- File Size: 22872 KB
- Print Length: 226 pages
- Page Numbers Source ISBN: 1580089984
- Publisher: Ten Speed Press (October 13, 2010)
- Publication Date: October 13, 2010
- Sold by: Random House LLC
- Language: English
- ASIN: B0045OUJ58
- Text-to-Speech: Enabled
- Word Wise: Enabled
- Lending: Not Enabled
- Amazon Best Sellers Rank: #101,260 Paid in Kindle Store (See Top 100 Paid in Kindle Store)
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Peter Reinhart's Artisan Breads Every Day: Fast and Easy Recipes for World-Class Breads [A Baking Book] Kindle Edition
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--Mario Batali, author of Molto Italiano
“I’ve been using Peter’s overnight pizza dough technique religiously for years--mix, knead, chill overnight, shape, bake. So simple, and minimal planning is required. In this book, many of the recipes use a similar approach–no poolish or pre-fermenting. From pain au levain and pretzels to panettone and pizza dough, all the greatest hits and every day favorites are covered.”
--Heidi Swanson, author of Super Natural Cooking
“Peter Reinhart’s thoughtful, steadying presence combined with his matchless teaching skills and down-to-earth approach make reading and using Artisan Breads Every Day a great pleasure. His information demystifying the preparation and use of sourdough starters is both much needed and superb.”
--Nancy Baggett, author of Kneadlessly Simple: Fabulous, Fuss-Free, No-Knead Breads
“For most cooks, artisan bread baking is close to metaphysics. And each succeeding book about it only tends to deepen the mysteries and make trying it even more unlikely. Peter Reinhart’s Artisan Breads Every Day is one of the first books of its kind that actually made me want to stop reading and start baking.”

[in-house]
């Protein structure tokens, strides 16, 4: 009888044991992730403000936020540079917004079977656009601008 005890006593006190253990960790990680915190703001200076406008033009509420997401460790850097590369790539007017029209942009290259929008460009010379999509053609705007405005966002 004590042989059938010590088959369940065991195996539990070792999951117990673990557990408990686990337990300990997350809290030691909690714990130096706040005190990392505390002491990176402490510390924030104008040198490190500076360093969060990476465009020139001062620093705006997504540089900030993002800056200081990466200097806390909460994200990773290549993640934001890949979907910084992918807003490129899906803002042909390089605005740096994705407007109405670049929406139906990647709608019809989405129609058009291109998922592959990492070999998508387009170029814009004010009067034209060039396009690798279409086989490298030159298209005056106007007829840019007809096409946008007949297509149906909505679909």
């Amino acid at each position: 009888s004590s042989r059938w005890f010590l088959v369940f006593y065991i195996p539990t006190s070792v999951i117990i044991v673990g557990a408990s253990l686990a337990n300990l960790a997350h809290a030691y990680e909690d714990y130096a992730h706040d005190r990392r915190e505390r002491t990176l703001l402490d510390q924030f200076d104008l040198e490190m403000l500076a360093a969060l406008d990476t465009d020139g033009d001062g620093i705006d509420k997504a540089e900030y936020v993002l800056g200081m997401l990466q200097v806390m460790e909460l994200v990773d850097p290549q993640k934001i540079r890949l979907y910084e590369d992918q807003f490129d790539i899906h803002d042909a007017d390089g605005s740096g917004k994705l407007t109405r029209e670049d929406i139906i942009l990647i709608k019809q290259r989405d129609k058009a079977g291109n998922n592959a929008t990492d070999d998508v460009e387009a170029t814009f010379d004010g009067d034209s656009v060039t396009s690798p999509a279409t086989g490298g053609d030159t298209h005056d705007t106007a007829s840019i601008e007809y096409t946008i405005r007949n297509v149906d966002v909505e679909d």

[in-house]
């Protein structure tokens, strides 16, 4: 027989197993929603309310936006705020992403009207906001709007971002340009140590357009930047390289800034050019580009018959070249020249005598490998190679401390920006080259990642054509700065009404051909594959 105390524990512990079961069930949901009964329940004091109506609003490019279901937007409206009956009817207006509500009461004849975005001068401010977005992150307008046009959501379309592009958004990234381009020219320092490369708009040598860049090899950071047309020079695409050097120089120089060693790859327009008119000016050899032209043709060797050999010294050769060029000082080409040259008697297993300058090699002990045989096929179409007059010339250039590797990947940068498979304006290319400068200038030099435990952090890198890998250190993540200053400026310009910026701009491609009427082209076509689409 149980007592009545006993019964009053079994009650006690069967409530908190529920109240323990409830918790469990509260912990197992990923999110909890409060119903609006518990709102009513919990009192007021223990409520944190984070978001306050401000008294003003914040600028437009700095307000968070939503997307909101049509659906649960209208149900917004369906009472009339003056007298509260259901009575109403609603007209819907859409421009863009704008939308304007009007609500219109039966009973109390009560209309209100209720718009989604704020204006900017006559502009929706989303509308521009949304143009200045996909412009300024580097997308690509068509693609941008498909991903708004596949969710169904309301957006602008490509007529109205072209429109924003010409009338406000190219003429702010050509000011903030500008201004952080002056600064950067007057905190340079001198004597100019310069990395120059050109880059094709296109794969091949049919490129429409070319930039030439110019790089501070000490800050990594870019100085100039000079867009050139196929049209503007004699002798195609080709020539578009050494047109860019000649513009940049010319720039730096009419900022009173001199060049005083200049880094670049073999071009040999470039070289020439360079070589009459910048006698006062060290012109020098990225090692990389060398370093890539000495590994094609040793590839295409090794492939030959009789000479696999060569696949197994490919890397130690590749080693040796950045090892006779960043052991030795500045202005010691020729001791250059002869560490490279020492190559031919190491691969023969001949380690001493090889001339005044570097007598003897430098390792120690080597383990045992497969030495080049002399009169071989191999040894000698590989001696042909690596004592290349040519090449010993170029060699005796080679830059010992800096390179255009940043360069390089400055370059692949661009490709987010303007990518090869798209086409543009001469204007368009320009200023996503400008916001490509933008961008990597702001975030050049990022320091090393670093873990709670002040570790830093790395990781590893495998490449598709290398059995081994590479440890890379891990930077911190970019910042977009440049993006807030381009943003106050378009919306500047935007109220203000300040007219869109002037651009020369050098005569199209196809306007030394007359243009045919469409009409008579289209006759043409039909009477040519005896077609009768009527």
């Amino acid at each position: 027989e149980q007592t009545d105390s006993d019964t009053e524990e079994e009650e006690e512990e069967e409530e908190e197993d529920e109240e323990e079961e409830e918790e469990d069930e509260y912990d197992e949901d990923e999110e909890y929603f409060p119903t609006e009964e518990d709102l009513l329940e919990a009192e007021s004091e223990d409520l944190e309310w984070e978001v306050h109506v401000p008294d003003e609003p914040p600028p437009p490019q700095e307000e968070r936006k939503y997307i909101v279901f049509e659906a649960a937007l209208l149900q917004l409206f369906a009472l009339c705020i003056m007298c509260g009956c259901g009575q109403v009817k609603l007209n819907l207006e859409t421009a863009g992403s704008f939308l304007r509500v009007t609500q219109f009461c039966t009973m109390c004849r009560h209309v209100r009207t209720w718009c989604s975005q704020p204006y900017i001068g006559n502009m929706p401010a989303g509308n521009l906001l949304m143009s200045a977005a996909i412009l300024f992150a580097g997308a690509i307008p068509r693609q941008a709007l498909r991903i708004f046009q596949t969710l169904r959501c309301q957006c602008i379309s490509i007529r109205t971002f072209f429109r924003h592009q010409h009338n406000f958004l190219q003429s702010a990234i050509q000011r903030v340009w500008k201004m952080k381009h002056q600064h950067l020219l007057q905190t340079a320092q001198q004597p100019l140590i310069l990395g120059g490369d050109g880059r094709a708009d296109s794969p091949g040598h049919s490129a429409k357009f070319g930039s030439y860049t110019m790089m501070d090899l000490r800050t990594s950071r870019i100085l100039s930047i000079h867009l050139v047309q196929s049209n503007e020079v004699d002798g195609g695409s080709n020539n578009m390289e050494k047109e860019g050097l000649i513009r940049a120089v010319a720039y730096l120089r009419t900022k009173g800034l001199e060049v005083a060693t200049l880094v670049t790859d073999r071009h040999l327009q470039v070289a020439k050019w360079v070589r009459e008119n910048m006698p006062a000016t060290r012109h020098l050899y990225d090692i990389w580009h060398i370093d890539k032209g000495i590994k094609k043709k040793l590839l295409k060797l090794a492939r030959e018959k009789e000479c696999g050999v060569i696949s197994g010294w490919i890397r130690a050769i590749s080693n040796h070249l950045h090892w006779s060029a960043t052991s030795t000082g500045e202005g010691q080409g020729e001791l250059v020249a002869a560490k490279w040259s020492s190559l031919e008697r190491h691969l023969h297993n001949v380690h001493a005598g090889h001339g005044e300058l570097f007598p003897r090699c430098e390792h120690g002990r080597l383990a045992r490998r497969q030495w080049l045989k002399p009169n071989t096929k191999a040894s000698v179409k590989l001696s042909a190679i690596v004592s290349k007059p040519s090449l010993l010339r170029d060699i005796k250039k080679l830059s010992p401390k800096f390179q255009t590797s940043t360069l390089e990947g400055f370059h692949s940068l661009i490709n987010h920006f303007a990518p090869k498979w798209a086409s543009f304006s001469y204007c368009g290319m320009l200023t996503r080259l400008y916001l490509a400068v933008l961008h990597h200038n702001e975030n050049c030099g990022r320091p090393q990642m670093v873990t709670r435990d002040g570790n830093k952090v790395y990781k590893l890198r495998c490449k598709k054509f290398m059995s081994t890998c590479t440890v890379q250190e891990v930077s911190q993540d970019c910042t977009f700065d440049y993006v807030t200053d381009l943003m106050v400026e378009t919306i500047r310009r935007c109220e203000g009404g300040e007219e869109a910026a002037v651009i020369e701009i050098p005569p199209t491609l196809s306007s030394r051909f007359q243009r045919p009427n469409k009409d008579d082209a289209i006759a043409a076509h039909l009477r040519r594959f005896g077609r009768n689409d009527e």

--Russ Parsons, author of How to Peel a Peach
From the Hardcover edition.
From Publishers Weekly
Copyright © Reed Business Information, a division of Reed Elsevier Inc. All rights reserved. --This text refers to the hardcover edition.
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I'd say the book is ideal for either beginners or "experts" like me, as long as you are willing to throw away (or at least forget for a while) everything you know about baking bread. In my years of baking, I learned that you can't freeze dough, yeast likes warm places, and the longer you knead dough, the better. Reinhart has a different opinion, and he seems to be correct.
The Good Points
* So far I have made baguettes, sourdough and pizza using recipes and techniques in the book. All turned out excellent. I can now bake "crusty" baguettes on demand, and can produce that micro-thin, slightly stretchy pizza crust in a kitchen 3000 miles from New York (although with slight additions to Peter's recipe).
* I always "knew" you couldn't freeze dough, but following Peter's advice, I now regularly freeze dough for pizza, and it turns out great. Combined with premeasured bags of frozen sauce, fresh hot pizza is now a "freezer" item. Awesome, except for my diet.
* I learned new techniques for working with dough, and for the most part they seem to work great. The book organizes the basic dough techniques (stretching, proofing, etc) in one section at the front of the book so you can find them easily. (More on this below).
* Subject to some issues described below, the instructions are reasonably easy to follow. They are written in easy-to-understand terms, and Peter avoids the usual pedantic language often found in higher-end cookbooks. Nothing worse than needing a dictionary and a translator to make soup.
* Reinhart doesn't try to convince you that you need to go out and buy $1000 worth of proofing pans, proofing boxes, special cloths, etc. Just use what is in your house already.
The Bad Points (Note first paragraph in review)
* The directions can get a bit carried away with themselves. Personally, quantities like 3 3/8 teaspoons of salt drive me nuts. I might breakdown and use an actual measuring spoon instead of a teaspoon, but there is no way I am not going to eyeball the last half teaspoon.
* The directions are written in a narrative format rather than a list of items typical in recipes. As a result I will often end up re-reading the whole recipe numerous times just to find the next step. This can be a bit of a pain, because many of the recipes have quite a few steps. Typical will be mix for 2 minutes on low, wait 5 minutes, switch to a dough hook, mix for 3 minutes on medium, wait 5 minutes, fold and stretch dough, wait for 10 minutes in an uncovered bowl, stretch again.... You get the idea. For every step, you will end up re-reading most of the recipe. A little indenting/change of fonts/highlighting/bold/etc in the layout would do wonders for the book.